Total number of deaths from all causes in 2020 in England and Wales

     Jan-20               Feb-20          First 3 weeks of Mar-20

     62770                43,587          32559

    Deaths from respiratory diseases in 2020 in England and Wales included in figures for total deaths

    Jan-20                 Feb-20           First 3 weeks of Mar-20

    10446                  6,300              4533

    Deaths from COVID-19 mentioned on death certificates in England and Wales

    Jan-20                 Feb-20           First 3 weeks of Mar-20

    0                           0                      108

    Because the figures are not complete for March 2020, when I accessed the website on 4 April 2020, I will take an average of all deaths from all caused in March 2018 and March 2019 as a representative figure for March 2020.  I calculate this to be 47,413  

    If we take the current figures for COVID-19 deaths to be 4313 (as at 7.36 a.m. 5 April 2020), the percentage of deaths attributed to COVID-20 as an approximate percentage of all deaths is 9.097%

    This is a fairly high estimate. but, in the interests of accurate reporting:

    1.  I would wish our news agencies to drop the absolute numbers and give us the number of COVID-19 deaths as a percentage of deaths by all causes in the UK.

    2. The Government should be duty bound to report the deaths by COVID-19 as a percentage of those (large pool of) people randomly tested and positive for COVID-19 infection.

    3. We should continue social distancing and self-isolation in order to reduce viral transmission rates.

    4. We should acknowledge, as scientists, that our world has changed profoundly, socially and economically, and that we are unlikely to go back to the "normality" of 2018 and 2019. 



    Number of deaths 2018-2020.xls

  5. The article you cited also mentioned that fullerenes had also generated interference patterns in 1999.  

    I do not understand how this experiment will lead to a new era in quantum biology.  Could you please give us your perspective on their findings.  


  6. I don't know.  Of course I see the advantages, but how far do we go?  Do we then get to the point where people can pay extra to have their babies engineered to have superb muscles or desirable features or to have super-learning abilities. How far before economic decisions affect the children we have.  Will Western people then start a savings account for college and another for genetically engineering their children? I am in two minds here.

  7. 3 hours ago, iNow said:

    So, your position is that so long as I claim that invisible dragon sitting right now below your chair offers you an infinite reward (just like god), then the smarter choice here is to accept the truth of the existence of that invisible dragon? That seems odd to me. How is the magnitude of the claim relevant to its internal logic? 

    As long as the dragon has provided scriptural exegesis in the form of three or more books revealed by the messengers of the dragon to three or four unusual individuals and which serves to give peace to one quarter of the world's population and offers a story to why humans are on Earth and provides them with a purpose and moral parameters - yes. If the dragon also states that love of others, mercy and forgiveness are the order of the day and that the dragon's personal qualities of mercy and generosity are to be reflected by its creations-yes.  If the dragon offers a way to true peace on Earth with a promise of the essence of a soul reaching an eternal reward- yes. You cannot just posit an invisible dragon and then assign no personal qualities to it.  The acceptance of the dragon is contingent on its absolute, and not relative qualities.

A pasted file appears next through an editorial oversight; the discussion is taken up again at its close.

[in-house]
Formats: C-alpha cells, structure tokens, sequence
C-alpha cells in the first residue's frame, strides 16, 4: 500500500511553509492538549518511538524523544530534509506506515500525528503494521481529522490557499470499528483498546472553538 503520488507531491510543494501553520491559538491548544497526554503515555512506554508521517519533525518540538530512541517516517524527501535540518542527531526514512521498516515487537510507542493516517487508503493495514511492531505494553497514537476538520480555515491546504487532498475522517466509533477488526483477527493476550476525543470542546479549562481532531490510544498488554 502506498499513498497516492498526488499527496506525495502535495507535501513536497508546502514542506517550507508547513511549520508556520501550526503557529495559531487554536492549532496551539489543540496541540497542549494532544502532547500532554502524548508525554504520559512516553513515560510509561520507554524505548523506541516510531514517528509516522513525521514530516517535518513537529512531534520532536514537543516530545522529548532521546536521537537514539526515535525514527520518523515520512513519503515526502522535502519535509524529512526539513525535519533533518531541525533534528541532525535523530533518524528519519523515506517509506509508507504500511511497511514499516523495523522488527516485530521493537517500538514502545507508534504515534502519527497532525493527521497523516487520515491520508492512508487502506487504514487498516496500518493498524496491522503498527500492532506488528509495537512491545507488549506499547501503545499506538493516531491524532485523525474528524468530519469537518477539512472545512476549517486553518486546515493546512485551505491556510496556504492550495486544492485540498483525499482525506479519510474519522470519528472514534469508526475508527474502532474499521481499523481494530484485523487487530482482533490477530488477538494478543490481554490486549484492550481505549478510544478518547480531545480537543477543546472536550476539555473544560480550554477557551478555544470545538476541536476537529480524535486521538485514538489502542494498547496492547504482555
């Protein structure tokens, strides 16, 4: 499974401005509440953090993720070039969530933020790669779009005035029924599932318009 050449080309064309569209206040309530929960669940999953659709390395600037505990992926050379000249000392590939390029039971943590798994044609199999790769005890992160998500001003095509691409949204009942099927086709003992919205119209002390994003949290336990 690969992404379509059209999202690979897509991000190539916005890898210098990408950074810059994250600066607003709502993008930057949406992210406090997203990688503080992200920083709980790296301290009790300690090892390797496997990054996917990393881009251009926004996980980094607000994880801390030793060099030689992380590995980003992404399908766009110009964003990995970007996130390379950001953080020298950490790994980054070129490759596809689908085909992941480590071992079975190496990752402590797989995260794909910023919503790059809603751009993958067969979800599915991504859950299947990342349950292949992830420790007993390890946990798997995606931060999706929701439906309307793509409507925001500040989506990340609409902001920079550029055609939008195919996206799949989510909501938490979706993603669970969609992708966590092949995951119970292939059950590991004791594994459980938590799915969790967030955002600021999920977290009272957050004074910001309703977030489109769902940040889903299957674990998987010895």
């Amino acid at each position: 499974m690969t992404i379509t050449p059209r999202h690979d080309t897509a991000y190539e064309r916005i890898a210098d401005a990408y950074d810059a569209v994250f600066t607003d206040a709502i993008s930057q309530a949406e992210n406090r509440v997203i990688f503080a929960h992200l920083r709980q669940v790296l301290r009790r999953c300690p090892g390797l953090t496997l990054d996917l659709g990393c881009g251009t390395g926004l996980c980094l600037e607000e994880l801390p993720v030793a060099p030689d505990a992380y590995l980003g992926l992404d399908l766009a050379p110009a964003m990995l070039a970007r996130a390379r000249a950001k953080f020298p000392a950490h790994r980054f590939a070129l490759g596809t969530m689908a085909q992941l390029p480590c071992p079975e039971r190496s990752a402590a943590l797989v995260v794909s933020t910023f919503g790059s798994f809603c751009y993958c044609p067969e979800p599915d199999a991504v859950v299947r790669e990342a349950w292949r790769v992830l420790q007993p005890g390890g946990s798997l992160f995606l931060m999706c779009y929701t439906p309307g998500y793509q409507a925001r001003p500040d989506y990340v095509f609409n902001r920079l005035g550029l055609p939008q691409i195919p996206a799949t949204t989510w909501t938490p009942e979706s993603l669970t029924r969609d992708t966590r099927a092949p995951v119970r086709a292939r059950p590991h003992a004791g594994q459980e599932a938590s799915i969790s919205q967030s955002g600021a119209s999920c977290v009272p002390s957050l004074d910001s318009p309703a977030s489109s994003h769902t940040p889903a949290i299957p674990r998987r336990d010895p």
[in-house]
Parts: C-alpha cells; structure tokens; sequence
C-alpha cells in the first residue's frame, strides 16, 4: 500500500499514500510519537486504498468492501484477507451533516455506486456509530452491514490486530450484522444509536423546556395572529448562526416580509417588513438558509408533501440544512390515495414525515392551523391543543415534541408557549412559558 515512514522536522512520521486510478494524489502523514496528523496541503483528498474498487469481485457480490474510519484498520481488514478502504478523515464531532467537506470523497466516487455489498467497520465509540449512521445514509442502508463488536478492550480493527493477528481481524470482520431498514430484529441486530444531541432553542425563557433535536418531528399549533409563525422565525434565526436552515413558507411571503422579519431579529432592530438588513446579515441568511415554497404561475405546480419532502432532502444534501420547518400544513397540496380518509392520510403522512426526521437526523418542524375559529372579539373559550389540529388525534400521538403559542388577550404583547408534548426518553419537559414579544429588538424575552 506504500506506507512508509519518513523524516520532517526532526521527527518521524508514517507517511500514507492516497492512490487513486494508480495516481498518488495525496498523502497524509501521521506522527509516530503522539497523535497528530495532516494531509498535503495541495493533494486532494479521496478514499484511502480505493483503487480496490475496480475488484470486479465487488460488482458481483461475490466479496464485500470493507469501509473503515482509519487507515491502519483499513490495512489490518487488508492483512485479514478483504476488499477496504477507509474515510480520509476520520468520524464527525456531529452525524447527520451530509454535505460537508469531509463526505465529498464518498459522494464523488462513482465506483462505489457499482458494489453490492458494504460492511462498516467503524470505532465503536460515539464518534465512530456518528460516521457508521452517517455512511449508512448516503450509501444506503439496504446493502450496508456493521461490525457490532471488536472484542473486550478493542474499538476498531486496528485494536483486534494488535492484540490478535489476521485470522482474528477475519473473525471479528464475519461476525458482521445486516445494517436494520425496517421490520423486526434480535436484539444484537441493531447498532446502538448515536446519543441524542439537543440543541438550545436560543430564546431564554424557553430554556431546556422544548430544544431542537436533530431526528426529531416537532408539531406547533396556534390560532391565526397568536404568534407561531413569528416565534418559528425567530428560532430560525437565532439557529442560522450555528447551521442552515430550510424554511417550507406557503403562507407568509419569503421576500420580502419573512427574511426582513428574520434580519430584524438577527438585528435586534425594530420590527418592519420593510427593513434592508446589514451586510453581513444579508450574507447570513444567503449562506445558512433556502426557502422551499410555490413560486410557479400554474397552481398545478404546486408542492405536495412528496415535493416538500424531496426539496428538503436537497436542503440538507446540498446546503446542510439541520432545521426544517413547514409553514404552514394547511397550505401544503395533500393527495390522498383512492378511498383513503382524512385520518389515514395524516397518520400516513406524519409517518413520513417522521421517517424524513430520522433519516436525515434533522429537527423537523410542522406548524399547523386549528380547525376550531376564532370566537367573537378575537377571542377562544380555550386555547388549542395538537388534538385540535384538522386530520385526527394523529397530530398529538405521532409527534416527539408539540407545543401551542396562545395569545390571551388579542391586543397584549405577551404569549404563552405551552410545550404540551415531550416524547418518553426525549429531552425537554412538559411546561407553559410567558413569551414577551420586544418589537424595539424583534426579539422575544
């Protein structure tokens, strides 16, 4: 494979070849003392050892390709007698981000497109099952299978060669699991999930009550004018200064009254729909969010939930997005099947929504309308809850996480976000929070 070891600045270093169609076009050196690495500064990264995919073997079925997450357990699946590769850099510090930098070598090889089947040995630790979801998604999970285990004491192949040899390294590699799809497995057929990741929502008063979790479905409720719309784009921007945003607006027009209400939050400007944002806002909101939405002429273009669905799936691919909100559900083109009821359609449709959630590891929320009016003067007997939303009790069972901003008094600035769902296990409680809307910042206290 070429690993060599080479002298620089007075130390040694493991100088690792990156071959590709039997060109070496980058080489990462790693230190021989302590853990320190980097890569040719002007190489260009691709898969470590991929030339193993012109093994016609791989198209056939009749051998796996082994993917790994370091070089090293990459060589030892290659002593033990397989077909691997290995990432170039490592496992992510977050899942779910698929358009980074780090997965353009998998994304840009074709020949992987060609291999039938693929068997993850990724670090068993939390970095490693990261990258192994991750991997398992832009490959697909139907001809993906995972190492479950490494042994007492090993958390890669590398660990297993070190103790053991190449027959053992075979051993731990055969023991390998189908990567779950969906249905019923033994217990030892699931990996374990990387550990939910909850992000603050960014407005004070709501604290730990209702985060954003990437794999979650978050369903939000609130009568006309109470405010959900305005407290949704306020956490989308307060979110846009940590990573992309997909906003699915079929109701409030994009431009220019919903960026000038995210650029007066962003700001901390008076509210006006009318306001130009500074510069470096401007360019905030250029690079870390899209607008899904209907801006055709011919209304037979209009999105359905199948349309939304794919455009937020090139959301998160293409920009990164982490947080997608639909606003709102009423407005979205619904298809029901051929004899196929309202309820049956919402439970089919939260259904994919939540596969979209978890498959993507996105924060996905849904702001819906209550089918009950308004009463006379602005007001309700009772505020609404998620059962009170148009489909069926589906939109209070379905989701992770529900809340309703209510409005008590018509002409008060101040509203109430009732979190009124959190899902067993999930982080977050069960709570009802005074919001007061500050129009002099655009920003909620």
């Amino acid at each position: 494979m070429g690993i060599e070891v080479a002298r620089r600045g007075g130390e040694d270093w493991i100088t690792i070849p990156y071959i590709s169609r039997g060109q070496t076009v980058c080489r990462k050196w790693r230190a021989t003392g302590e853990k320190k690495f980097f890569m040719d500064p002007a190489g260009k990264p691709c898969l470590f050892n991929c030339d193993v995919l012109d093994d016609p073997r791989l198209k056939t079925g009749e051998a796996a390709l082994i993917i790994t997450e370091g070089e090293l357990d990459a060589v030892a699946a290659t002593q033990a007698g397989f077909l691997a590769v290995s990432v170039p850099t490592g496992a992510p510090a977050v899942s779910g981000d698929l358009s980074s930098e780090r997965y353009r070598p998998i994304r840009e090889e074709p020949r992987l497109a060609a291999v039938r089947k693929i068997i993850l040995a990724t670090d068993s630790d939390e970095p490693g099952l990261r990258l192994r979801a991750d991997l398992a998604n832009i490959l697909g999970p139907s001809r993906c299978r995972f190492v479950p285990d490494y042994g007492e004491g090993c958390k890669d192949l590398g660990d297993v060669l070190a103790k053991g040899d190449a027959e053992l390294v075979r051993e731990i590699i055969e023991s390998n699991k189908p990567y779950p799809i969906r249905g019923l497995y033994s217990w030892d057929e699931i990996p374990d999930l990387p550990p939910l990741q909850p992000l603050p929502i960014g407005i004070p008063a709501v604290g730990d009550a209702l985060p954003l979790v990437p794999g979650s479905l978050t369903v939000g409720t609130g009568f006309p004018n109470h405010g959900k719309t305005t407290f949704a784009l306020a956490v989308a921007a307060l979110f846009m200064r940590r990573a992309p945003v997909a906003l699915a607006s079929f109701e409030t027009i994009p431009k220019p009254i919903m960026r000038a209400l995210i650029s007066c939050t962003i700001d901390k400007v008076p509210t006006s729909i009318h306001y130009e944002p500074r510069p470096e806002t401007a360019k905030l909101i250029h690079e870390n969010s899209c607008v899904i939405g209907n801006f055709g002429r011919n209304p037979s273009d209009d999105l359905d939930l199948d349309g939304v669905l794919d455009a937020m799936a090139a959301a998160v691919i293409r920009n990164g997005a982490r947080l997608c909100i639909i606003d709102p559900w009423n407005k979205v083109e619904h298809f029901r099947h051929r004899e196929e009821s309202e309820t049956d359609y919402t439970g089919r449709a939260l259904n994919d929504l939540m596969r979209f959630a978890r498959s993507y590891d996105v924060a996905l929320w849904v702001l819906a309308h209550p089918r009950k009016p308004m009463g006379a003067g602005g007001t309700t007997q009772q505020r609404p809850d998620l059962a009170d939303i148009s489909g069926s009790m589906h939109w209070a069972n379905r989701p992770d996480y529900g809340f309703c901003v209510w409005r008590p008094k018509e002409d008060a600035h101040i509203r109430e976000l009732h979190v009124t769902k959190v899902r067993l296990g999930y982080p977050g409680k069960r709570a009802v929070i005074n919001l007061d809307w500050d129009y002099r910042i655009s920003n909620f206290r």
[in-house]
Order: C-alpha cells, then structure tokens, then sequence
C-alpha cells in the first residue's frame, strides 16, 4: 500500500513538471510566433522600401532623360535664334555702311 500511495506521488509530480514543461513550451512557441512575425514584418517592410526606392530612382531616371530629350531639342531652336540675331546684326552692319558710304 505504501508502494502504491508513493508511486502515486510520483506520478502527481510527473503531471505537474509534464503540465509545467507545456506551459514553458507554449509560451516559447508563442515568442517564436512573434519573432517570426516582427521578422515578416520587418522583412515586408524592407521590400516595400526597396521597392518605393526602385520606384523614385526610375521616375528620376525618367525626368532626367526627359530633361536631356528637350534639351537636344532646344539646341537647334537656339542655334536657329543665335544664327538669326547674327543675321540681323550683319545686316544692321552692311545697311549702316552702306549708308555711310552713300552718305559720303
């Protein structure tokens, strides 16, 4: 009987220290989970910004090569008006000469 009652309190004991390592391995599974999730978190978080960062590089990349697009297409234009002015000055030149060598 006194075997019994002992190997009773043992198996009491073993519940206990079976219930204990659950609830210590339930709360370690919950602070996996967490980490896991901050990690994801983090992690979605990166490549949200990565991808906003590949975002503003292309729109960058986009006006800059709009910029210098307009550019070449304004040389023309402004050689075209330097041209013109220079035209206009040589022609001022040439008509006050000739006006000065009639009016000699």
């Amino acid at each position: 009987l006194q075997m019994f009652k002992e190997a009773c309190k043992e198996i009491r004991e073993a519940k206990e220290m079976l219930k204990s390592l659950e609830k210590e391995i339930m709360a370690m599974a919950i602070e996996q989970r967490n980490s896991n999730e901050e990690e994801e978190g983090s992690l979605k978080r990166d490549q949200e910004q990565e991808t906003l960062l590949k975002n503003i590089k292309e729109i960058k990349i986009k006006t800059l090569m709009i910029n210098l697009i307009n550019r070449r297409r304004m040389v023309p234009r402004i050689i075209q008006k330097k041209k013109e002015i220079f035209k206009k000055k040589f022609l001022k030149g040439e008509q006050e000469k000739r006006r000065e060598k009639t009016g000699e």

8. 24 minutes ago, dimreepr said:

    There's only ever two choices to a gamble, win or lose... Time is irrelevant. 

    Agreed, IMO, he thought that belief had an infinite reward whilst  the opposite had a negative effect.  

    42 minutes ago, iNow said:

    Likewise on the well wishes, Jimmy. It’s been a while and it’s nice seeing you online. 

    Here’s a slightly longer video which digs deeper into the very criticisms you make. It’s only 7 minutes long:

    I have just watched the video iNow and have had a quick scan of Stanford encyclopedia

    The video makes certain criticisms which are generally repeated. For example:

    1. Alternative religions exist.  There are other cultures who have gods and goddesses who have an equal right to be considered in the same way as the Christian god. 2. The theory ignores other heavens and hells;  3. Belief involves a personal cost and sacrifice; it is not easy. 4. God can be fooled by false faith.  

    Most of these are good arguments.  However, IMO the main points that Pascal made were contingent upon a wager where there would be infinite reward contrasted with finite loss, based upon the Christian religion and exegesis. Point 4 above can be easily dismissed by the omniscience of God.  In the end,  hearty atheists, like  the vast majority of people on the Science Forum, would be untouched and undaunted by Pascal's arguments.  Perhaps some arguments are bound to their own times. 


  9. 4 minutes ago, iNow said:

    I’d posit no. It most certainly does not.

    Hi there iNow, hope you and the family are well. 

    The wager suggests this all-loving and all-powerful god is so petty and insecure that it’d rather a person lie and pretend to believe in it than to instead be honest, authentic, and sincere about their stance... that it’s better to be a liar who says what they say only as a gamble than to be an honest person who openly acknowledges the true feelings of their heart and mind even in the face of potential eternal punishment.